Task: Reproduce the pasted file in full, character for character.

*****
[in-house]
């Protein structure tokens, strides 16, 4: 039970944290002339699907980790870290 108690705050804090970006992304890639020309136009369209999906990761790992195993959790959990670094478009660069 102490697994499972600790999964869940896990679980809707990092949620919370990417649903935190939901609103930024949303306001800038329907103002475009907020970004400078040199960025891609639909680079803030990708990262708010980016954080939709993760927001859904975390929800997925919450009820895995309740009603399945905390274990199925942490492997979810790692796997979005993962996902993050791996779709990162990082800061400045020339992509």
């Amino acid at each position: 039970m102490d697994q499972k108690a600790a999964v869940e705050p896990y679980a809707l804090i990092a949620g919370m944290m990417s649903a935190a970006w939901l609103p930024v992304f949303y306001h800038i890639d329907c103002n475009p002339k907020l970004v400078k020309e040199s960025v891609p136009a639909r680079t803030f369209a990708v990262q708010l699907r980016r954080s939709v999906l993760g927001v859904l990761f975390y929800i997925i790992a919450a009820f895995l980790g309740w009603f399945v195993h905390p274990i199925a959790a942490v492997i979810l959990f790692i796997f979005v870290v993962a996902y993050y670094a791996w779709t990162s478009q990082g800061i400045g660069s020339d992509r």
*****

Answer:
[in-house]
């Protein structure tokens, strides 16, 4: 039970944290002339699907980790870290 108690705050804090970006992304890639020309136009369209999906990761790992195993959790959990670094478009660069 102490697994499972600790999964869940896990679980809707990092949620919370990417649903935190939901609103930024949303306001800038329907103002475009907020970004400078040199960025891609639909680079803030990708990262708010980016954080939709993760927001859904975390929800997925919450009820895995309740009603399945905390274990199925942490492997979810790692796997979005993962996902993050791996779709990162990082800061400045020339992509």
């Amino acid at each position: 039970m102490d697994q499972k108690a600790a999964v869940e705050p896990y679980a809707l804090i990092a949620g919370m944290m990417s649903a935190a970006w939901l609103p930024v992304f949303y306001h800038i890639d329907c103002n475009p002339k907020l970004v400078k020309e040199s960025v891609p136009a639909r680079t803030f369209a990708v990262q708010l699907r980016r954080s939709v999906l993760g927001v859904l990761f975390y929800i997925i790992a919450a009820f895995l980790g309740w009603f399945v195993h905390p274990i199925a959790a942490v492997i979810l959990f790692i796997f979005v870290v993962a996902y993050y670094a791996w779709t990162s478009q990082g800061i400045g660069s020339d992509r």